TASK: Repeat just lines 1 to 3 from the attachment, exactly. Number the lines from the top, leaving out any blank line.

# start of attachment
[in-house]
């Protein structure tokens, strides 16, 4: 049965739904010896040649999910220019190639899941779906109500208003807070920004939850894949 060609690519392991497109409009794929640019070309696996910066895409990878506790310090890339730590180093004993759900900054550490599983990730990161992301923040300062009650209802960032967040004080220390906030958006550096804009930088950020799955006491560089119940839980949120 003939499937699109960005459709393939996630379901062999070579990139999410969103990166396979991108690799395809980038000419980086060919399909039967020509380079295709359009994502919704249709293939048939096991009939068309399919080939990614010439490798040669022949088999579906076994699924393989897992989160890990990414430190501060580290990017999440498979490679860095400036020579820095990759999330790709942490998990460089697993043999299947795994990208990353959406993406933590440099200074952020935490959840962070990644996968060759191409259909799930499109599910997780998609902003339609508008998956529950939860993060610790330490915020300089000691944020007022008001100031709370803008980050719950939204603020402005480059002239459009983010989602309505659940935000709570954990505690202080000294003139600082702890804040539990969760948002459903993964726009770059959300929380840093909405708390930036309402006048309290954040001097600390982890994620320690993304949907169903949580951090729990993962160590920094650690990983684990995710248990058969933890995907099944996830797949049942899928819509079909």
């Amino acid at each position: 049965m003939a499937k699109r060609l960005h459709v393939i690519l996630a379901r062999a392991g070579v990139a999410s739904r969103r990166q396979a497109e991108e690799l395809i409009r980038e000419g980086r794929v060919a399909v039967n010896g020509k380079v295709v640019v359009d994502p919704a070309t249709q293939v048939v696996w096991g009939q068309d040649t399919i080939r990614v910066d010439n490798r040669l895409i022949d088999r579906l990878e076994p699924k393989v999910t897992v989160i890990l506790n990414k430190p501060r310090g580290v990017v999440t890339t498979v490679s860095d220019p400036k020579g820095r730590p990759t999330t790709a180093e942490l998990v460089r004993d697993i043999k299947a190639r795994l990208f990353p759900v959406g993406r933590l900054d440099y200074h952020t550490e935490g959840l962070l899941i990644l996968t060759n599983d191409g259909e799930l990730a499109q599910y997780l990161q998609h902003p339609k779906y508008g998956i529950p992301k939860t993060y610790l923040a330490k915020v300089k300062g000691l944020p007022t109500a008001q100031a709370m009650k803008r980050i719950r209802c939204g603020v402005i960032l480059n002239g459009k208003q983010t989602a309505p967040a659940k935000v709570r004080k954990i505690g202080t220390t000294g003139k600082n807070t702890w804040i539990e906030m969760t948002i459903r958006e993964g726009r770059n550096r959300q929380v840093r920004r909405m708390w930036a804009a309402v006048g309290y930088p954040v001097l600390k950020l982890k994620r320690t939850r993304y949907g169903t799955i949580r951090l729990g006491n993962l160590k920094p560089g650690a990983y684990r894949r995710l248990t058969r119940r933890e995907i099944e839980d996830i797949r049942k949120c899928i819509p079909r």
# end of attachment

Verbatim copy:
[in-house]
């Protein structure tokens, strides 16, 4: 049965739904010896040649999910220019190639899941779906109500208003807070920004939850894949 060609690519392991497109409009794929640019070309696996910066895409990878506790310090890339730590180093004993759900900054550490599983990730990161992301923040300062009650209802960032967040004080220390906030958006550096804009930088950020799955006491560089119940839980949120 003939499937699109960005459709393939996630379901062999070579990139999410969103990166396979991108690799395809980038000419980086060919399909039967020509380079295709359009994502919704249709293939048939096991009939068309399919080939990614010439490798040669022949088999579906076994699924393989897992989160890990990414430190501060580290990017999440498979490679860095400036020579820095990759999330790709942490998990460089697993043999299947795994990208990353959406993406933590440099200074952020935490959840962070990644996968060759191409259909799930499109599910997780998609902003339609508008998956529950939860993060610790330490915020300089000691944020007022008001100031709370803008980050719950939204603020402005480059002239459009983010989602309505659940935000709570954990505690202080000294003139600082702890804040539990969760948002459903993964726009770059959300929380840093909405708390930036309402006048309290954040001097600390982890994620320690993304949907169903949580951090729990993962160590920094650690990983684990995710248990058969933890995907099944996830797949049942899928819509079909």
């Amino acid at each position: 049965m003939a499937k699109r060609l960005h459709v393939i690519l996630a379901r062999a392991g070579v990139a999410s739904r969103r990166q396979a497109e991108e690799l395809i409009r980038e000419g980086r794929v060919a399909v039967n010896g020509k380079v295709v640019v359009d994502p919704a070309t249709q293939v048939v696996w096991g009939q068309d040649t399919i080939r990614v910066d010439n490798r040669l895409i022949d088999r579906l990878e076994p699924k393989v999910t897992v989160i890990l506790n990414k430190p501060r310090g580290v990017v999440t890339t498979v490679s860095d220019p400036k020579g820095r730590p990759t999330t790709a180093e942490l998990v460089r004993d697993i043999k299947a190639r795994l990208f990353p759900v959406g993406r933590l900054d440099y200074h952020t550490e935490g959840l962070l899941i990644l996968t060759n599983d191409g259909e799930l990730a499109q599910y997780l990161q998609h902003p339609k779906y508008g998956i529950p992301k939860t993060y610790l923040a330490k915020v300089k300062g000691l944020p007022t109500a008001q100031a709370m009650k803008r980050i719950r209802c939204g603020v402005i960032l480059n002239g459009k208003q983010t989602a309505p967040a659940k935000v709570r004080k954990i505690g202080t220390t000294g003139k600082n807070t702890w804040i539990e906030m969760t948002i459903r958006e993964g726009r770059n550096r959300q929380v840093r920004r909405m708390w930036a804009a309402v006048g309290y930088p954040v001097l600390k950020l982890k994620r320690t939850r993304y949907g169903t799955i949580r951090l729990g006491n993962l160590k920094p560089g650690a990983y684990r894949r995710l248990t058969r119940r933890e995907i099944e839980d996830i797949r049942k949120c899928i819509p079909r």